vegan protein

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Vegan protein; aka the ultimate multitasker. It helps build muscle, is vital for protecting bone health, supports the immune system, is the secret behind the glossy hair and clear complexion of these vegan celebrities, and is an edible way of balancing hormones. No wonder then than many nutritionists consider it one of the most important elements on your dinner plate.

‘Although it’s convenient to increase vegan protein in your diet through powders and bars, it’s preferable to obtain it from whole foods,’ says registered nutritional therapist Jennie Gough. ‘Real foods contain essential nutrients such as fats, carbohydrates, vitamins and minerals that are beneficial to health. Many protein supplements, on the other hand, contain artificial sweeteners.’

And the truth is you don’t actually need to supplement if you’re eating the rainbow and aware of your macros. ‘A healthy diet that includes natural sources of protein is usually sufficient,’ Gough says. Indeed, research from the US showed that only about the first 30g of dietary protein per meal actually gets used to produce muscle so instead of ODing on the stuff, it’s a case of a little and often is best.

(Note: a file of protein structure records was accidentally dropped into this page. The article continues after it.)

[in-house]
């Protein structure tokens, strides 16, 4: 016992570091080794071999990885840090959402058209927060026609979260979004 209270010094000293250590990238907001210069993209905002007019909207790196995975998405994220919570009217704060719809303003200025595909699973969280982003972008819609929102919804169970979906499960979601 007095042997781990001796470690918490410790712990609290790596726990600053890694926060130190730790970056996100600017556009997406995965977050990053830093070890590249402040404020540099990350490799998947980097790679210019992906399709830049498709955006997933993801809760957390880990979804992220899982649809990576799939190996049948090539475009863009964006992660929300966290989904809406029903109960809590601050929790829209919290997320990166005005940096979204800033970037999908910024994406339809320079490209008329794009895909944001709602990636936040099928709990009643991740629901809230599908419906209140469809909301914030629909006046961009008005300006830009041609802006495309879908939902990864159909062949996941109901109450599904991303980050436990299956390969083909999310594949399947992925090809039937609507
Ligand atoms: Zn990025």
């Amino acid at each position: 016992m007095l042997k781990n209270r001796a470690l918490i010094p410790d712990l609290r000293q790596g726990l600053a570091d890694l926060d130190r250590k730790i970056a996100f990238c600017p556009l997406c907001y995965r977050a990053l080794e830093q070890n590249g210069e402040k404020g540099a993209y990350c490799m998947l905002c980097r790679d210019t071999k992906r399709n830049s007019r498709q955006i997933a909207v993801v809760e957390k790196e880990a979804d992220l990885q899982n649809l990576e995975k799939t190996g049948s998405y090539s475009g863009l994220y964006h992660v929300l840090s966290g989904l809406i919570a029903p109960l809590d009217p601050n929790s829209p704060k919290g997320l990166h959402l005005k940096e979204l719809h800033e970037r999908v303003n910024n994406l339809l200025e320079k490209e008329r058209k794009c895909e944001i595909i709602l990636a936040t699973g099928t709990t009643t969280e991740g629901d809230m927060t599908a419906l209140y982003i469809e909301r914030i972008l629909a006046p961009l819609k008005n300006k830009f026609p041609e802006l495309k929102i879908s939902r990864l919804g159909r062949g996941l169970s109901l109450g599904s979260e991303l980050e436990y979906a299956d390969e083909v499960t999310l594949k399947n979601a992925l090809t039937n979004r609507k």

Health Benefits of Vegan Protein 

According to The Vegan Society, the number of vegans in the UK has risen by around 400,000 in the past ten years and with vegan protein sources boasting numerous health benefits that can be no bad thing.

Reduce risk of disease 

A Canadian study showed that substituting one or two servings of animal proteins with plant protein (ie vegan protein sources) could reduce cholesterol markers by about 5% – and prevent cardiovascular disease.

Supports hormones 

According to Gough, women can benefit from soy-based vegan protein because it contains isoflavones – a type of phytoestrogen that can help support hormone balance and improve menopause symptoms.

Controls cravings

Research by the University of Missouri found that adding protein to your breakfast every day can control cravings and prevent unwanted weight gain. Not a morning eater? A high-protein soy-based afternoon snack has a similar effect.

So how much vegan protein do you actually need?

‘The Reference Nutrient Intake (RNI) is 0.75g of protein per kilogram of body weight for adults,’ says Gough. ‘It typically works out at around 45g per day but individual requirements may vary – if you’re pregnant, breastfeeding or lead a particularly active lifestyle, you will likely need more. Vegan protein sources have also been shown to be digested and converted in the body differently to other proteins so those relying on vegan protein may wish to consider upping their intake to 1g per kilogram of body weight.’ Base the maths on your lean body mass (ie the weight you carry that isn’t fat) for the most accurate results.